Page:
Weber State University’s Outdoor Program took students, faculty and the community of Ogden on a full moon snowshoe hike Jan. 18 as part of their Winter Trail Series.
The activity was based at North Fork Park on the Porcupine trail. The program provided equipment, the ride up to the trail-head and hot cocoa to those participating in the event.
“My favorite part about leading trips is the places we get to go and connecting with many different people,” trip leader Kayla Dreher said.
Canyoneering trips are her favorite activity, but she said these full moon snowshoe hikes are a close second.
The hike, although taking place mostly in the dark, had tiki lights guiding the way along the trail. The moon, at its waxing gibbous phase with 90 percent illumination, also provided for a bright night.
North Fork Park is one out of 100 places in the United States that is part of the International Dark Sky Places, a certification given to those who aim to preserve and protect their dark skies at a very high standard.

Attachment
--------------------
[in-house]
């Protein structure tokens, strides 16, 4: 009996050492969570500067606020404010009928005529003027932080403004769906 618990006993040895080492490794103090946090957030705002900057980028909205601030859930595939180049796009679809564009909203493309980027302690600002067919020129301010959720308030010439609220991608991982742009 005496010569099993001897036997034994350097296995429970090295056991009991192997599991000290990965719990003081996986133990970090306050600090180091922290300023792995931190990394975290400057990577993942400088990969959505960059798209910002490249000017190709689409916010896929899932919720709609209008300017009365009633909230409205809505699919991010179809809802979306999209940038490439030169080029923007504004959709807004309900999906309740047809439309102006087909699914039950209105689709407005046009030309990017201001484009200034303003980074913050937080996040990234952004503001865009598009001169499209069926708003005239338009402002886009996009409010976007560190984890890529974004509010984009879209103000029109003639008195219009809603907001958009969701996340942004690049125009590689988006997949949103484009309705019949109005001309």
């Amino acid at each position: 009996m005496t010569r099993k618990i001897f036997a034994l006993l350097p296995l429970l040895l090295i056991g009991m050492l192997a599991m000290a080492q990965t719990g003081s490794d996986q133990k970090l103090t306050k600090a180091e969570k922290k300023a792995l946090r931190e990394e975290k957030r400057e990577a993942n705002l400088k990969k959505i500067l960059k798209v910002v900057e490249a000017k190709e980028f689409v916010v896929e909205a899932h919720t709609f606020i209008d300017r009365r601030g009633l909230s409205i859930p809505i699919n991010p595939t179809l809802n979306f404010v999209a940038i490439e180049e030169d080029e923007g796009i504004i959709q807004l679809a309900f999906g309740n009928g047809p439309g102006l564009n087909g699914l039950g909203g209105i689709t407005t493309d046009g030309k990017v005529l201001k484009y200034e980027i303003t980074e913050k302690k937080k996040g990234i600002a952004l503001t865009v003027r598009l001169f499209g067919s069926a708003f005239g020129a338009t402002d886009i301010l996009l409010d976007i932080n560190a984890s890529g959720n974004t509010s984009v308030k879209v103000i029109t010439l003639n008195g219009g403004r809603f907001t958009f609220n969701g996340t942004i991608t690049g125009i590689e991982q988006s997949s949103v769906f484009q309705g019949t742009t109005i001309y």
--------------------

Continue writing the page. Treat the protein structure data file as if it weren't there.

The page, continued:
This natural conservation encourages millions of visitors each year to enjoy the constellations and crisp mountain air.
According to the IDA, North Fork has four qualities that set it apart from other Dark Sky Parks including urban adjacency, a focus on wildlife, an extensive outreach program and public art incorporating dark skies themes.
With these characteristics combined, the park offers a unique dark sky experience for the approximate 2.2 million residents near the Wasatch Front.
The Outdoor Program at WSU offers high quality guided adventures to students and the general public for free. Their main goal with the Winter Trail Series is to allow residents the opportunity to hike in Ogden’s backyard and bring the community together.
“When you are all stuck in the car together, you start to become friends with everybody there,” Dreher said. “No matter where you come from, if you’re an exchange student or if you have lived in Ogden your whole life, we will all talk to each other, and it’s a great interaction that Weber State facilitates.”
The program’s mission is to promote both development and adventure through engaging experiences to help students learn about themselves and work as a team.
Group Exercise Leader Lori Harlin said, “I don’t think people take enough advantage of everything that the Outdoor Program has. Students here are very fortunate to have this program.”